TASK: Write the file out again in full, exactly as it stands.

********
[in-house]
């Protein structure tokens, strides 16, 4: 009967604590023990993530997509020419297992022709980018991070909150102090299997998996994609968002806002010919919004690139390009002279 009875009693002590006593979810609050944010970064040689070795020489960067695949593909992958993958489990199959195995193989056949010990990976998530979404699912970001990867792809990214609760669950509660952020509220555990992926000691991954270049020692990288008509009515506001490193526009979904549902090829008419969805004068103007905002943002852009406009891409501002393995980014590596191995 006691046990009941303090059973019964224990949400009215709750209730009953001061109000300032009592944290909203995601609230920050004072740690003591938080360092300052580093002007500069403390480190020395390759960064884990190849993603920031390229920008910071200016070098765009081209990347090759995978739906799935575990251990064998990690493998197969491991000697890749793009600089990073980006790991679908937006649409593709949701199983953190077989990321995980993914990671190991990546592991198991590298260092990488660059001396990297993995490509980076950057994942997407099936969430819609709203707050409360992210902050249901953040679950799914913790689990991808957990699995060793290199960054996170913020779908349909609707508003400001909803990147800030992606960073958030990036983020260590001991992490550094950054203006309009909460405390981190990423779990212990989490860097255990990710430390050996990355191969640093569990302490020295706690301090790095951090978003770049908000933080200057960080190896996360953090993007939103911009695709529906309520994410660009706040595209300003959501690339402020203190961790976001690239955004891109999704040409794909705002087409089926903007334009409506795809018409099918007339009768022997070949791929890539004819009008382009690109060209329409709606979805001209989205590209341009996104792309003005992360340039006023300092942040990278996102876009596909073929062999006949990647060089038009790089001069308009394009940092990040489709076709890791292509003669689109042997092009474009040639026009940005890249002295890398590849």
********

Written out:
[in-house]
């Protein structure tokens, strides 16, 4: 009967604590023990993530997509020419297992022709980018991070909150102090299997998996994609968002806002010919919004690139390009002279 009875009693002590006593979810609050944010970064040689070795020489960067695949593909992958993958489990199959195995193989056949010990990976998530979404699912970001990867792809990214609760669950509660952020509220555990992926000691991954270049020692990288008509009515506001490193526009979904549902090829008419969805004068103007905002943002852009406009891409501002393995980014590596191995 006691046990009941303090059973019964224990949400009215709750209730009953001061109000300032009592944290909203995601609230920050004072740690003591938080360092300052580093002007500069403390480190020395390759960064884990190849993603920031390229920008910071200016070098765009081209990347090759995978739906799935575990251990064998990690493998197969491991000697890749793009600089990073980006790991679908937006649409593709949701199983953190077989990321995980993914990671190991990546592991198991590298260092990488660059001396990297993995490509980076950057994942997407099936969430819609709203707050409360992210902050249901953040679950799914913790689990991808957990699995060793290199960054996170913020779908349909609707508003400001909803990147800030992606960073958030990036983020260590001991992490550094950054203006309009909460405390981190990423779990212990989490860097255990990710430390050996990355191969640093569990302490020295706690301090790095951090978003770049908000933080200057960080190896996360953090993007939103911009695709529906309520994410660009706040595209300003959501690339402020203190961790976001690239955004891109999704040409794909705002087409089926903007334009409506795809018409099918007339009768022997070949791929890539004819009008382009690109060209329409709606979805001209989205590209341009996104792309003005992360340039006023300092942040990278996102876009596909073929062999006949990647060089038009790089001069308009394009940092990040489709076709890791292509003669689109042997092009474009040639026009940005890249002295890398590849």